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18-08-2013 | Rheumatology | Article

Periodontitis may induce rheumatoid arthritis precursor

Abstract

Free abstract

medwireNews: Periodontal disease caused by Porphyromonas gingivalis infection can induce the autoimmune response that characterizes rheumatoid arthritis (RA), a pilot study indicates.

The research shows that levels of anti-cyclic citrullinated peptide (CCP) antibodies are elevated in infected patients, which could be a response to host protein citrullination caused by P. gingivalis peptidylarginine deiminase.

“Low levels of anti-CCP antibodies are detectable several years prior to the onset of RA,” explain the study authors, writing in the Journal of Clinical Periodontology. “Thus, periodontitis may impact on RA initiation and progression.”

David Lappin (University of Glasgow, UK) and colleagues analyzed plaque and serum samples from 39 adults being treated for periodontitis, 16 of whom tested positive for P. gingivalis infection, and 36 healthy individuals.

Serum anti-CCP levels were significantly higher in patients with periodontal disease than healthy controls (1.37 vs 0.40 Assay Units [AU]), the authors report. And, among periodontitis patients, anti-CCP levels were higher in those with P. gingivalis infection than in uninfected individuals.

Interestingly, among periodontitis patients, those who smoked cigarettes had lower levels of anti-P. gingivalis antibodies than their nonsmoking counterparts (15956 vs 2512 Units/mL) but similar anti-CCP titers (1.31 and 1.41 AU, respectively).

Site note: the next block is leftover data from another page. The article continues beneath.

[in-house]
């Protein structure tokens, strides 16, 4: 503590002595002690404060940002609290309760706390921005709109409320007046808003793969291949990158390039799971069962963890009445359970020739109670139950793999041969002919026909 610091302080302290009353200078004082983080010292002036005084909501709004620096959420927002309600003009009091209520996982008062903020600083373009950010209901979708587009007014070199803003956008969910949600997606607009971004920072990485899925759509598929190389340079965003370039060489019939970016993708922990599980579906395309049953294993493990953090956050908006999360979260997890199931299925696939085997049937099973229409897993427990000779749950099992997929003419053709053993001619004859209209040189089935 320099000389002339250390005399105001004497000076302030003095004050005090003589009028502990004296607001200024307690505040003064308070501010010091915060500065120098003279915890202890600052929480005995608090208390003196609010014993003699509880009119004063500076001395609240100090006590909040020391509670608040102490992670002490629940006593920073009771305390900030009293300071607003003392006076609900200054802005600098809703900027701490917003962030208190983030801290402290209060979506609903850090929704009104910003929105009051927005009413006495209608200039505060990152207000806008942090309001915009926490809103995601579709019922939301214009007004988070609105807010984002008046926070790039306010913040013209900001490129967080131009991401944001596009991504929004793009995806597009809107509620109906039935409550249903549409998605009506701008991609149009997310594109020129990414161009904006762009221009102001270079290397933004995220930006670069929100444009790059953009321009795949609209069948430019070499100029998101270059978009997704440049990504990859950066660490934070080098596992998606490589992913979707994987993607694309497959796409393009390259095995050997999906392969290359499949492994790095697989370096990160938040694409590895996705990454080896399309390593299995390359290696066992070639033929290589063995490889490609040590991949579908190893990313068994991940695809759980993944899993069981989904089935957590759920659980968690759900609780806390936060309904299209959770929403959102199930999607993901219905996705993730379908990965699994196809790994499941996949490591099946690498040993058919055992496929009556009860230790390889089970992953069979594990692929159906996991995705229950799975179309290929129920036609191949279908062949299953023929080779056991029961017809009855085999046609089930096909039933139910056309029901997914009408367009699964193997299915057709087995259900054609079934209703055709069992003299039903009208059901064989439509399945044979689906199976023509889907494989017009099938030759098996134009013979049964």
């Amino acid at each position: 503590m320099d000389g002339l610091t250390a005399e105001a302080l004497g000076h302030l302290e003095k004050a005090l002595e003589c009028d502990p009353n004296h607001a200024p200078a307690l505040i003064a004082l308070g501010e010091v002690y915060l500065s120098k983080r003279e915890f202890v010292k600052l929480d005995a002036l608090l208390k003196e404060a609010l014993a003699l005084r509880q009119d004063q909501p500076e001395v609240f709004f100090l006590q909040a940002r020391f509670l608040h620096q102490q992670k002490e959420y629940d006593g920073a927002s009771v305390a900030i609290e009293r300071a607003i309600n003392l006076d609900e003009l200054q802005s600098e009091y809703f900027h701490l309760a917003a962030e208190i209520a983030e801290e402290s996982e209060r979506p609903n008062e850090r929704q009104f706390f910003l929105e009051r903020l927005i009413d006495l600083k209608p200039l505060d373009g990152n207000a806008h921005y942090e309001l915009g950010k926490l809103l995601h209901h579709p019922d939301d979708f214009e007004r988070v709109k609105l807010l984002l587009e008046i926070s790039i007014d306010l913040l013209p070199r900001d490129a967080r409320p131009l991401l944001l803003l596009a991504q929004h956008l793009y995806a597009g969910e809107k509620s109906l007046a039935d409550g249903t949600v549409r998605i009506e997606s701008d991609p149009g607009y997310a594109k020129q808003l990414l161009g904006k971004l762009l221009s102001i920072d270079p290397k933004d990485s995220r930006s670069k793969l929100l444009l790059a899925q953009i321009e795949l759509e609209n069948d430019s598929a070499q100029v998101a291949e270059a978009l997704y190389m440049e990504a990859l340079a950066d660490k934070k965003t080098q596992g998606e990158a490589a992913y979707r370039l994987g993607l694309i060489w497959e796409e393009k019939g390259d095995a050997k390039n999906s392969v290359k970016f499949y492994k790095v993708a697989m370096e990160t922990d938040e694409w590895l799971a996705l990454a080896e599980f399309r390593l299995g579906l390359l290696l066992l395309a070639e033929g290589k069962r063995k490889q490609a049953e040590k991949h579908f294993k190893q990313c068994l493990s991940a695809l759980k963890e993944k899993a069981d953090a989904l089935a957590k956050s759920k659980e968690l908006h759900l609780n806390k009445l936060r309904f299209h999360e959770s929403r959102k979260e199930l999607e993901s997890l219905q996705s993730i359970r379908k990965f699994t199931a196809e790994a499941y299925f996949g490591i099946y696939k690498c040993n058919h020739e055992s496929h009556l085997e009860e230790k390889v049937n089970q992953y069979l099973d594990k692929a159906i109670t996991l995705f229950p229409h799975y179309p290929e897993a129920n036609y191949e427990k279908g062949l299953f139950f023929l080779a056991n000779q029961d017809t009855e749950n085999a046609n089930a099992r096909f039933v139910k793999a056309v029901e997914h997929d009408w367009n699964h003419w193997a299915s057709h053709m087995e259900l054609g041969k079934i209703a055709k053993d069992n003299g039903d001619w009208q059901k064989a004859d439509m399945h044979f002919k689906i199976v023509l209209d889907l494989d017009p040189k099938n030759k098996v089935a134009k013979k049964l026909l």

Among healthy controls, smokers had significantly increased anti-CCP titers compared with non-smokers (0.75 vs 0.15 AU), consistent with previous evidence of increased citrullination of host proteins in smokers.

All patients underwent nonsurgical treatment of periodontitis. Six months later, anti-CCP levels had fallen significantly among patients with P. gingivalis infection and among smokers; furthermore, levels of anti-P. gingivalis antibodies had fallen significantly in all patients.

The team concludes: “These data demonstrate changes in anti-CCP associated with periodontal treatment, and further confirm that both smoking and presence of P. gingivalis may modulate anti-CCP circulating antibodies.”

They add: “Understanding such a relationship will be crucial to improving preventative and therapeutic strategies for both diseases independently and in combination.”

medwireNews (www.medwirenews.com) is an independent clinical news service provided by Springer Healthcare Limited. © Springer Healthcare Ltd; 2013

By Joanna Lyford, Senior medwireNews Reporter

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